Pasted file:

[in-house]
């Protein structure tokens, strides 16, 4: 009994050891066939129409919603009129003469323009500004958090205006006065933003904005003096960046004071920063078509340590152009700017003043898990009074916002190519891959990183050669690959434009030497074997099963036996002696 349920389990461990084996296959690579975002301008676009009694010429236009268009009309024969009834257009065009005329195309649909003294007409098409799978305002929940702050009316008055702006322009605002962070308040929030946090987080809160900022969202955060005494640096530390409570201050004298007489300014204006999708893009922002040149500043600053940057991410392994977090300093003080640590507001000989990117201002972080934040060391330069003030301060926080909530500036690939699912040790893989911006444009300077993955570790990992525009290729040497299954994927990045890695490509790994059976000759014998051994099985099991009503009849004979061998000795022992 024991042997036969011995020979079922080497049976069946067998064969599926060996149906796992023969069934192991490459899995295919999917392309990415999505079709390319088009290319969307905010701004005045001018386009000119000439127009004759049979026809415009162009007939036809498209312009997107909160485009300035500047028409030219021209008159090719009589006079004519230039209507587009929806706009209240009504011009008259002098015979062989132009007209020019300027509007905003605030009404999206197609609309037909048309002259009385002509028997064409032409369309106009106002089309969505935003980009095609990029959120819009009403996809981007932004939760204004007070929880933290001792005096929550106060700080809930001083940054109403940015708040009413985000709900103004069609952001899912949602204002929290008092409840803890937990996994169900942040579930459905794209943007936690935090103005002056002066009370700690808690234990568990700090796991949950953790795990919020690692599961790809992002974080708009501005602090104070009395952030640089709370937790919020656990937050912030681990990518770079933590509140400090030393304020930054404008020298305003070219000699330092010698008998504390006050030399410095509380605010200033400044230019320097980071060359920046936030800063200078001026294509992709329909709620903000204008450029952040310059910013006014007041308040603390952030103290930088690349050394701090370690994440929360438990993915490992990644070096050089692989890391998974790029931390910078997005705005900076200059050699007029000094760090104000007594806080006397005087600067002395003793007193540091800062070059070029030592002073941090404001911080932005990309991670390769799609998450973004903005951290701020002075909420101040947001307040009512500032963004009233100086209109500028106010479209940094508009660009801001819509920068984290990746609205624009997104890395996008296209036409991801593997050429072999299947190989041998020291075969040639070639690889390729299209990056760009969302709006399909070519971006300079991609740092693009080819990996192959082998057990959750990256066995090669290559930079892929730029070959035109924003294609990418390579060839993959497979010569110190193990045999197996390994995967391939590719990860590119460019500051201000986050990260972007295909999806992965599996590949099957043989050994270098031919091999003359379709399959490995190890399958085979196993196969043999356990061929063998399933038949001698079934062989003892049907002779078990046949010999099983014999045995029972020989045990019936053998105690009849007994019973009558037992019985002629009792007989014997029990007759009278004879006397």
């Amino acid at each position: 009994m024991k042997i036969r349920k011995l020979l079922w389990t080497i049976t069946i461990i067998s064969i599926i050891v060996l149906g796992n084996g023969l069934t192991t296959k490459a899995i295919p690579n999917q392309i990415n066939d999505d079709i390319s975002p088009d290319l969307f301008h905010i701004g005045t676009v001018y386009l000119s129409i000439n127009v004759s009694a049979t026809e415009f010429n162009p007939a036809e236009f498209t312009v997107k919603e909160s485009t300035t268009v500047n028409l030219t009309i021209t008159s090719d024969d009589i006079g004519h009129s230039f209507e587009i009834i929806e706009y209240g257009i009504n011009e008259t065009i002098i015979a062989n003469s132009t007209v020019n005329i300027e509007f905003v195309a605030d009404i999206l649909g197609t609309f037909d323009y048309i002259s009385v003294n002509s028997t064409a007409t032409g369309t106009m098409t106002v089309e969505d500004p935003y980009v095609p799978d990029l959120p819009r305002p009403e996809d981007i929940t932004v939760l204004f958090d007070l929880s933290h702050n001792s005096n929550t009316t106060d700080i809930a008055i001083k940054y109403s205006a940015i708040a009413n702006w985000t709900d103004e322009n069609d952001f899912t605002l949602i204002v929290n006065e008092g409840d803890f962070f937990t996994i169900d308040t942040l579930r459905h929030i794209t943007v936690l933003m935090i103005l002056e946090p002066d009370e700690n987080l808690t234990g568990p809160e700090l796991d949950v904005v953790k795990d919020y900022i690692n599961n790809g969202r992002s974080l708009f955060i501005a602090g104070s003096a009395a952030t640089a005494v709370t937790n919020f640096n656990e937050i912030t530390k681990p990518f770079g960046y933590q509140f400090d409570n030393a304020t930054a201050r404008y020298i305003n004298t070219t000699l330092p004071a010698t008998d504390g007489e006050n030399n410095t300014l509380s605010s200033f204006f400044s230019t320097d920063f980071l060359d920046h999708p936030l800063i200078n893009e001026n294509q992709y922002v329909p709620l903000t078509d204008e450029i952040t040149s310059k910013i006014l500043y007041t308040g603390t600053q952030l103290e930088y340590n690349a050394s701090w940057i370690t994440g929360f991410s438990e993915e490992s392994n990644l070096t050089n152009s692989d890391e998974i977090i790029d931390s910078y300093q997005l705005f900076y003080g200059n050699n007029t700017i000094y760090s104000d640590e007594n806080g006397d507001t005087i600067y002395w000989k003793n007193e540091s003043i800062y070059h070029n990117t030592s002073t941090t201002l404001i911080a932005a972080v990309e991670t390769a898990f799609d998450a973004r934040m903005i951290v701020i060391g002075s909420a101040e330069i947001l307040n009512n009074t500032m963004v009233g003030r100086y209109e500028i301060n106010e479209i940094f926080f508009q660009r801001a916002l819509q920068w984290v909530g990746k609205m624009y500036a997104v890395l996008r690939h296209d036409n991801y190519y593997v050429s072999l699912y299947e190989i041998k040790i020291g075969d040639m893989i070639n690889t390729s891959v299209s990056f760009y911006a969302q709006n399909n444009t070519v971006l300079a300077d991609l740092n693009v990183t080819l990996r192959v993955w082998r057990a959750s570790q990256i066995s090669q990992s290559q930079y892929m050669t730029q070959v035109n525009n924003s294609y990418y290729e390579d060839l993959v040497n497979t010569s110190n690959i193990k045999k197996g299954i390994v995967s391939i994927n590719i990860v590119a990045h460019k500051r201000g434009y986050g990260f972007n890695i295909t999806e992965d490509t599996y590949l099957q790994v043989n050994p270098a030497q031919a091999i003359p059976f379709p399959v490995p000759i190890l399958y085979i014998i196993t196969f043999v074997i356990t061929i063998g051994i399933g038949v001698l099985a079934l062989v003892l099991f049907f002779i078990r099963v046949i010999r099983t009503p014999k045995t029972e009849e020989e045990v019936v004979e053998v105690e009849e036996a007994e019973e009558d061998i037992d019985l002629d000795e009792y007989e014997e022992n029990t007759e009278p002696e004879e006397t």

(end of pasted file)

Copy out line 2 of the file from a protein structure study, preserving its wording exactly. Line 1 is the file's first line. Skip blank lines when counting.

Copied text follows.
């Protein structure tokens, strides 16, 4: 009994050891066939129409919603009129003469323009500004958090205006006065933003904005003096960046004071920063078509340590152009700017003043898990009074916002190519891959990183050669690959434009030497074997099963036996002696 349920389990461990084996296959690579975002301008676009009694010429236009268009009309024969009834257009065009005329195309649909003294007409098409799978305002929940702050009316008055702006322009605002962070308040929030946090987080809160900022969202955060005494640096530390409570201050004298007489300014204006999708893009922002040149500043600053940057991410392994977090300093003080640590507001000989990117201002972080934040060391330069003030301060926080909530500036690939699912040790893989911006444009300077993955570790990992525009290729040497299954994927990045890695490509790994059976000759014998051994099985099991009503009849004979061998000795022992 024991042997036969011995020979079922080497049976069946067998064969599926060996149906796992023969069934192991490459899995295919999917392309990415999505079709390319088009290319969307905010701004005045001018386009000119000439127009004759049979026809415009162009007939036809498209312009997107909160485009300035500047028409030219021209008159090719009589006079004519230039209507587009929806706009209240009504011009008259002098015979062989132009007209020019300027509007905003605030009404999206197609609309037909048309002259009385002509028997064409032409369309106009106002089309969505935003980009095609990029959120819009009403996809981007932004939760204004007070929880933290001792005096929550106060700080809930001083940054109403940015708040009413985000709900103004069609952001899912949602204002929290008092409840803890937990996994169900942040579930459905794209943007936690935090103005002056002066009370700690808690234990568990700090796991949950953790795990919020690692599961790809992002974080708009501005602090104070009395952030640089709370937790919020656990937050912030681990990518770079933590509140400090030393304020930054404008020298305003070219000699330092010698008998504390006050030399410095509380605010200033400044230019320097980071060359920046936030800063200078001026294509992709329909709620903000204008450029952040310059910013006014007041308040603390952030103290930088690349050394701090370690994440929360438990993915490992990644070096050089692989890391998974790029931390910078997005705005900076200059050699007029000094760090104000007594806080006397005087600067002395003793007193540091800062070059070029030592002073941090404001911080932005990309991670390769799609998450973004903005951290701020002075909420101040947001307040009512500032963004009233100086209109500028106010479209940094508009660009801001819509920068984290990746609205624009997104890395996008296209036409991801593997050429072999299947190989041998020291075969040639070639690889390729299209990056760009969302709006399909070519971006300079991609740092693009080819990996192959082998057990959750990256066995090669290559930079892929730029070959035109924003294609990418390579060839993959497979010569110190193990045999197996390994995967391939590719990860590119460019500051201000986050990260972007295909999806992965599996590949099957043989050994270098031919091999003359379709399959490995190890399958085979196993196969043999356990061929063998399933038949001698079934062989003892049907002779078990046949010999099983014999045995029972020989045990019936053998105690009849007994019973009558037992019985002629009792007989014997029990007759009278004879006397």